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Oct 24, 2017
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Posts Tagged ‘Everest Cafe & Bar’

Eat This: Vegetable Samosa at Everest Café & Bar

Thursday, October 12th, 2017

092917_eatthis

 

If you haven’t tried the Vegetables Samosa at Everest Café & Bar, it’s time to check your priorities. Deep golden-brown pyramids of house-made pastry are filled with velvety smashed potatoes studded with peas and onion and fragrant with coriander. The crunchy, tender pockets are perfectly seasoned and delightful on their own, but the accompanying red tamarind sauce adds a sweet, tangy highlight.

Photo by Carmen Troesser

Heather Hughes is managing editor at Sauce Magazine. 

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Eat This: Vegetables Samosa at Everest Café & Bar

Monday, October 2nd, 2017

092917_eatthis

 

If you haven’t tried the Vegetables Samosa at Everest Café & Bar, it’s time to check your priorities. Deep golden-brown pyramids of house-made pastry are filled with velvety smashed potatoes studded with peas and onion and fragrant with coriander. The crunchy, tender pockets are perfectly seasoned and delightful on their own, but the accompanying red tamarind sauce adds a sweet, tangy highlight.

Photo by Carmen Troesser

Heather Hughes is managing editor at Sauce Magazine. 

Related Content
• Sauce Magazine: October 2017

Eat This: Root Vegetable Tagine at Olio

Eat This: The Classic Breakfast Sandwich at Kitchen Kulture

Meatless Monday: Everest Café’s Thanksgiving feast minus the turkey (and the guilt)

Monday, October 22nd, 2012

Everest Café’s weekday downtown lunch buffet is a vegetarian’s version of a Thanksgiving feast – but even better because you won’t have to wait for the fourth Thursday in November. It also won’t leave you in a tryptophan coma. Everest’s buffet is a guilt-free Nepalese, Indian and Korean feast made with fresh ingredients and the intention of promoting healthy living.

While this buffet can appear overwhelming with so many great meatless eats in one place, here’s a sampling of a few must-save-room-for items.

The Vegetable Korma, a thick Indian coconut curry, is sweetened by tomatoes and seasoned with a heavy hand of turmeric, which provides its golden hue. The sauce itself has subtle depth of flavor thanks to key ingredients like chili and ginger. Stewed onions, cauliflower and zucchini immersed in the curry are the perfect sponge to transfer all this goodness to your mouth.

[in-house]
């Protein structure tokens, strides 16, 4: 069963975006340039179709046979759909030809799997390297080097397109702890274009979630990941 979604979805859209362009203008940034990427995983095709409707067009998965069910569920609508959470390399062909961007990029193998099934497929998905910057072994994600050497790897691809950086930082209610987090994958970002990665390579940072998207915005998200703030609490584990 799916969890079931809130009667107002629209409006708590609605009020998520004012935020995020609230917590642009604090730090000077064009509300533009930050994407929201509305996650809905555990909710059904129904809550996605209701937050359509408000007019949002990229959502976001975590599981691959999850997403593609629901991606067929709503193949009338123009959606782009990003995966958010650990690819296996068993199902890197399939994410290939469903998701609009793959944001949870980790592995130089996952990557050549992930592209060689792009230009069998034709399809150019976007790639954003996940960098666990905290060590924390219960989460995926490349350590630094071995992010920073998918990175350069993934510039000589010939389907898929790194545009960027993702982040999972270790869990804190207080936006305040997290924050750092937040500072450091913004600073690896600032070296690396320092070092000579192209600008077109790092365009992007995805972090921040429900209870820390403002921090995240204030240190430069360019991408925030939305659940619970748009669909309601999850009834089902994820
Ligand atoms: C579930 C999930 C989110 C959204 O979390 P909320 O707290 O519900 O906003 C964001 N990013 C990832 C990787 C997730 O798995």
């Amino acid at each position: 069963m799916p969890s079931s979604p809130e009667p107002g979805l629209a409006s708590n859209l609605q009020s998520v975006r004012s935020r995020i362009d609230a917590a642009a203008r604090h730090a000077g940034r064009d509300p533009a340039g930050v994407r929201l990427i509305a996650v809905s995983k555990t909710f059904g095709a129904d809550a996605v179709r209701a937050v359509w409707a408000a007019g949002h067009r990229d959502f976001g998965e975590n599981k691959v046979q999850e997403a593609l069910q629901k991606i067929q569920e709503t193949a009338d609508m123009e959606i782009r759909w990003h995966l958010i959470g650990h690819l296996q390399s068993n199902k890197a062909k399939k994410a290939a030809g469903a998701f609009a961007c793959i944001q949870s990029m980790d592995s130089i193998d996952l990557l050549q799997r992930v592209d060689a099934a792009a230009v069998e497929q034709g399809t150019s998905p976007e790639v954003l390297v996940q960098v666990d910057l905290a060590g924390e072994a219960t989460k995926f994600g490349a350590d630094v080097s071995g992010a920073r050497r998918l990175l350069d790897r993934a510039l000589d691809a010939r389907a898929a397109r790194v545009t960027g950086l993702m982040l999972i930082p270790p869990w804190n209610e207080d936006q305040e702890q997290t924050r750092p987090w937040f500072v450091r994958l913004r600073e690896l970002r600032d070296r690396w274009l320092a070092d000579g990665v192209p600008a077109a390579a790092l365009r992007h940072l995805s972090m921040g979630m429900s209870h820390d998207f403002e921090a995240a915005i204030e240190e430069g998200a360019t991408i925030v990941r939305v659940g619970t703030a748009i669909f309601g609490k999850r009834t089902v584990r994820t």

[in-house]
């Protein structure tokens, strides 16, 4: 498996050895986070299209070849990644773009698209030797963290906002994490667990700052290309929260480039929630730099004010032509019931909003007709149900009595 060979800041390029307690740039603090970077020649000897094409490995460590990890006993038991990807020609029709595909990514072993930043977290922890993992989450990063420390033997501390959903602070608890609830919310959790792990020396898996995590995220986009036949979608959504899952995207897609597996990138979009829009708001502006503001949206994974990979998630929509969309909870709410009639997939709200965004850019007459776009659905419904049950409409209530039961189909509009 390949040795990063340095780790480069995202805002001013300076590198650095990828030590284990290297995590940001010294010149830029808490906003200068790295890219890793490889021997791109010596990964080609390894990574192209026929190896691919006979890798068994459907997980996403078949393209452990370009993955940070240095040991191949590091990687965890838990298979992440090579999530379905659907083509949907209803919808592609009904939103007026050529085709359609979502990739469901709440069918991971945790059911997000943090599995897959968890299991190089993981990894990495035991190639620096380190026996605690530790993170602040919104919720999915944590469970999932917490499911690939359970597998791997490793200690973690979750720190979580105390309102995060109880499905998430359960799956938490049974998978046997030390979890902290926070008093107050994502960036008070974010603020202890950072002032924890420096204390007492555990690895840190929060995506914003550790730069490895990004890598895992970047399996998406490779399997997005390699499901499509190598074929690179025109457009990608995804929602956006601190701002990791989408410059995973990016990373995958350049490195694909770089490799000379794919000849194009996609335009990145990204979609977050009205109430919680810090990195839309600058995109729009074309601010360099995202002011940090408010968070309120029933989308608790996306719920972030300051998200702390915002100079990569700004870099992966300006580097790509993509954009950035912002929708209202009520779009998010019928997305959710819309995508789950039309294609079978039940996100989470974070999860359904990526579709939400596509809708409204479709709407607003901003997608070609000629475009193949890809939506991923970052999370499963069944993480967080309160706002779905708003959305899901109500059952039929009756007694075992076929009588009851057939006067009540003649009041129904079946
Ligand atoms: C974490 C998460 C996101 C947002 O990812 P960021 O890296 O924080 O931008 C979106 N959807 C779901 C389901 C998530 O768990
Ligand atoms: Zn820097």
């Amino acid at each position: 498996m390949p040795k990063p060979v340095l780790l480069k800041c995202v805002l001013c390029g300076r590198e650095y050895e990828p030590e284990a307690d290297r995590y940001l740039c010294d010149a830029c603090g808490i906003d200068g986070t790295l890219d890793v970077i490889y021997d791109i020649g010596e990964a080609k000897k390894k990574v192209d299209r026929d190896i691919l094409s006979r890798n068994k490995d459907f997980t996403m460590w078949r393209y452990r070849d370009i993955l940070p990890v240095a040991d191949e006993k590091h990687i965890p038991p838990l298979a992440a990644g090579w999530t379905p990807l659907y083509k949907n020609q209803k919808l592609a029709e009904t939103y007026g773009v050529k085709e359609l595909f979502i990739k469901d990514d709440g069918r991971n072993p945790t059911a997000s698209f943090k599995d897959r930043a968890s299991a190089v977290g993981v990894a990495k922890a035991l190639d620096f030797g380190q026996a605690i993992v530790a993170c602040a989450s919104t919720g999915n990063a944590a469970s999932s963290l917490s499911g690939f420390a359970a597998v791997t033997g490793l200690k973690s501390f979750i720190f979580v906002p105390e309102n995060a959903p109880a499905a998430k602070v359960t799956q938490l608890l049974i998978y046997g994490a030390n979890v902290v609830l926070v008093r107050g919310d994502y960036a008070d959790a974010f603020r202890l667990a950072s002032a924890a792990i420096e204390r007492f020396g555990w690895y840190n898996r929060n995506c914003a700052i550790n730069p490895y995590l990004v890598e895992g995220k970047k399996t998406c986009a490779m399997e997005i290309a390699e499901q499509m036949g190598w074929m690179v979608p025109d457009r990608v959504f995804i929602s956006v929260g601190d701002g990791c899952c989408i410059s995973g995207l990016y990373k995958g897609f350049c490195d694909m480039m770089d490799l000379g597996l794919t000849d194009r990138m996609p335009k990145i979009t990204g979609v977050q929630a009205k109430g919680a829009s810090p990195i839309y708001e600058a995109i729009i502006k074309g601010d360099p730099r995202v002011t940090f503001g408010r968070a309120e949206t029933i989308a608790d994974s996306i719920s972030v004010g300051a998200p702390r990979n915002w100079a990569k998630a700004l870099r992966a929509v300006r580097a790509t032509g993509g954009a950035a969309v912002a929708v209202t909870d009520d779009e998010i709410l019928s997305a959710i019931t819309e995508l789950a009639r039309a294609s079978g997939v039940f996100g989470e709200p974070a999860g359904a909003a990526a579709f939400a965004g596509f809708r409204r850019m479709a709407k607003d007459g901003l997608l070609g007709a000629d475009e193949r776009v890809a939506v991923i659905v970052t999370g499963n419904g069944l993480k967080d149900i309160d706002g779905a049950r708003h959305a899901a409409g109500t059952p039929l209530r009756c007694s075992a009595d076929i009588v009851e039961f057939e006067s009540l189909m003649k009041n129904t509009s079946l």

The Chap Chae is a Korean dish of sweet potato noodles with hints of honey. The soft, slivery strands are mixed with thinly diced veggies, such as carrots and onions. Sure, you’ll find some other carbs in the buffet line like Basmati and egg-fried rice, but these noodles are the ones to try.

The Vegetable Pakora is vegan junk food. Different types of squash are breaded, deep fried and ready to sop up whatever sauces are left on your plate. The chickpea flour used for the breading is less oily than a tempura batter that you might find in Japanese restaurants.

Don’t get me wrong; I’ll still be loading up on mashed potatoes, casseroles and other meatless sides on actual Thanksgiving. But when I’m in need of a feast that just so happens to be meatless, well, now you know to whom I’m giving thanks.

Second Everest opens Tuesday

Wednesday, February 10th, 2010

021010_everestcafeCraving Nepalese, Korean or Indian cuisine for lunch downtown? Then look no farther than 711 Olive St. next Tuesday, Feb. 16, when Everest Café & Bar’s second location opens there.

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